Thwaites Glacier in West Antarctica is playing a major role in climate change. Together with the Pines Glacier, it blocks the massive ice blocks of West Antarctica; If it collapsed, it would cause sea level to rise sharply around the world and ice would start in the area. That is why some consider it a “doomsday glacier”. An expedition led by Karen Heywood of the University of East Anglia and her team provided data on the state of the bottom of the glacier for the first time. They published their results in “Science Advances”. – This is a cause for concern.
Data obtained with the help of an autonomous diving robot shows that more warm water flows into the glacier and thus endangers its stability. It floats about 60 kilometers from the Glacier on the Amundsen Sea and is particularly exposed to ocean currents. Warm water can melt the ice from below and empty a glacier. The area where the ice sheet is anchored on the sea floor may move further towards the mainland, exposing other parts of the increased melting process. So far, this area has not been investigated due to the ban on access due to the surrounding sea ice.
The diving robot and sonar data identified three channels deep in the sea under the ice. One of them stretches from Pine Island Bay under the glacier – an inlet that was not entirely unknown. Until now it was believed that the rocky ledge would define the area. In one of the channels, Heywood and Co also measured how much heat energy is being supplied to the Thwaites Glacier from the north. The 0.8 terawatts defined in this way alone are melting over 75 cubic kilometers of ice every year. The amount corresponds to the previously assumed ice loss for the entire shelf area.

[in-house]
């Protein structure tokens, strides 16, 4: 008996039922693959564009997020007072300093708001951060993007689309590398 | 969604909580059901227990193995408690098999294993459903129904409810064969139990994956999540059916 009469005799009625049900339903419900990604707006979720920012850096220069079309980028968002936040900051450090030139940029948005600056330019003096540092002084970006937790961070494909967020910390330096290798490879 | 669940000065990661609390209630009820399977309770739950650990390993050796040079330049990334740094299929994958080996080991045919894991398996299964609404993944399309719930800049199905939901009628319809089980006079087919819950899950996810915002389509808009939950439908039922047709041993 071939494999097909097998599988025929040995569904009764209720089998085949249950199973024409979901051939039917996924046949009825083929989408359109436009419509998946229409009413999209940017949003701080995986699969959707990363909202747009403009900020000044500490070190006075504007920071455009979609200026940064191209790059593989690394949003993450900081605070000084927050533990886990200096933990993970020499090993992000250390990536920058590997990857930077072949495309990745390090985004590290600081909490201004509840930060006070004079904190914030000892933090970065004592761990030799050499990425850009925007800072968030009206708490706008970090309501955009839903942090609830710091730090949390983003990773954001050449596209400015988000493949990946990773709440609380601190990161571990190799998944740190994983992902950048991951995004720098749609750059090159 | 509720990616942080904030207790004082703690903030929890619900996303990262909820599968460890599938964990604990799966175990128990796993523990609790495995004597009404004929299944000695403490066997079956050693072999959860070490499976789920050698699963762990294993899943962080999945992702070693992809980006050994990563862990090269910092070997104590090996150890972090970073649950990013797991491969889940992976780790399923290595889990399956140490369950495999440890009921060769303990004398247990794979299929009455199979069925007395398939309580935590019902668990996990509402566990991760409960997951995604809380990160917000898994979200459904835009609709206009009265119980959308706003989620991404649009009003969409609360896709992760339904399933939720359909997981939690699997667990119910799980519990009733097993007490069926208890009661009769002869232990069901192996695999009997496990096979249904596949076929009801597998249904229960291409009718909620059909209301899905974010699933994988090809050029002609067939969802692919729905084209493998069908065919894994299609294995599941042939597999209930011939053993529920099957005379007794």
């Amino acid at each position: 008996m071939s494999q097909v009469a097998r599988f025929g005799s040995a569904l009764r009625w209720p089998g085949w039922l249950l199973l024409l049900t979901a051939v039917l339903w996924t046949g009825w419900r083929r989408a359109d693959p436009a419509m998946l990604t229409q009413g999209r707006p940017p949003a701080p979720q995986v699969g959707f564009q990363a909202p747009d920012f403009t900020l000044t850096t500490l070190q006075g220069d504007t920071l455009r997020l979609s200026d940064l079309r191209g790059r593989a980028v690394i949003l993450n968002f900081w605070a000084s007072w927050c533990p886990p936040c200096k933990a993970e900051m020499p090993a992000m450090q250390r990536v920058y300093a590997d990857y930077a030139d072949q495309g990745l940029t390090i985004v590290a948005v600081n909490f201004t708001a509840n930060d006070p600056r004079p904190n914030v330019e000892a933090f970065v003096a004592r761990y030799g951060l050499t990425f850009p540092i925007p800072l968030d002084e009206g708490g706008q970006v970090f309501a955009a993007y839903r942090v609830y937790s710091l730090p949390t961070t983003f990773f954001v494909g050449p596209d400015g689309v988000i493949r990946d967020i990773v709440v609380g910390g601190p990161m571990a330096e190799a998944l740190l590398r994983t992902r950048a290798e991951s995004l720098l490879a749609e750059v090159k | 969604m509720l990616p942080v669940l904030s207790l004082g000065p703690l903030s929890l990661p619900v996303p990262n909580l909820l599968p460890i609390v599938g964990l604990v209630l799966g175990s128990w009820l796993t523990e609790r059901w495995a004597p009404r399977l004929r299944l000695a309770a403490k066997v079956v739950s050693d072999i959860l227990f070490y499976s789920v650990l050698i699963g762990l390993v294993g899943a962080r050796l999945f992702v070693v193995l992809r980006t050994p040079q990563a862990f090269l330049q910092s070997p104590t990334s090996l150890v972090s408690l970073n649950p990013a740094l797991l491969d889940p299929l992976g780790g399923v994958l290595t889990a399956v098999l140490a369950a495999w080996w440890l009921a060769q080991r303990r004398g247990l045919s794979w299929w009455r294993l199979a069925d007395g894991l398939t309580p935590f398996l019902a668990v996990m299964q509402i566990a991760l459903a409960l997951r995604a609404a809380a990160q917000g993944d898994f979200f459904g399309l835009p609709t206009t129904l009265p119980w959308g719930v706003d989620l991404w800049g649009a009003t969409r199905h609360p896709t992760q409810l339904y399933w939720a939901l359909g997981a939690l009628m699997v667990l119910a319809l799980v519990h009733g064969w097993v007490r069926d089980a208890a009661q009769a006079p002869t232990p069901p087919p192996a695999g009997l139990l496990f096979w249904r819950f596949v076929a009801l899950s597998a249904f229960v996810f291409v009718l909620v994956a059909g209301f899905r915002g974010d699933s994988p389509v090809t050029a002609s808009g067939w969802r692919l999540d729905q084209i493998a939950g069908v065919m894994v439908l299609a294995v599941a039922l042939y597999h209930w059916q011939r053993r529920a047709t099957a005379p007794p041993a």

The measurements also showed that warm water flows into the areas where the glacier is located from different sides. In the long term, this might make the glacier more unstable and flow faster at sea. It would also likely accelerate its melt, which is already causing sea level to rise by about four percent. The entire West Antarctica contributes a tenth of that increase. A further increase cannot be ruled out, since the Thwaites Glacier is one of the regions most affected by climate change on Earth.
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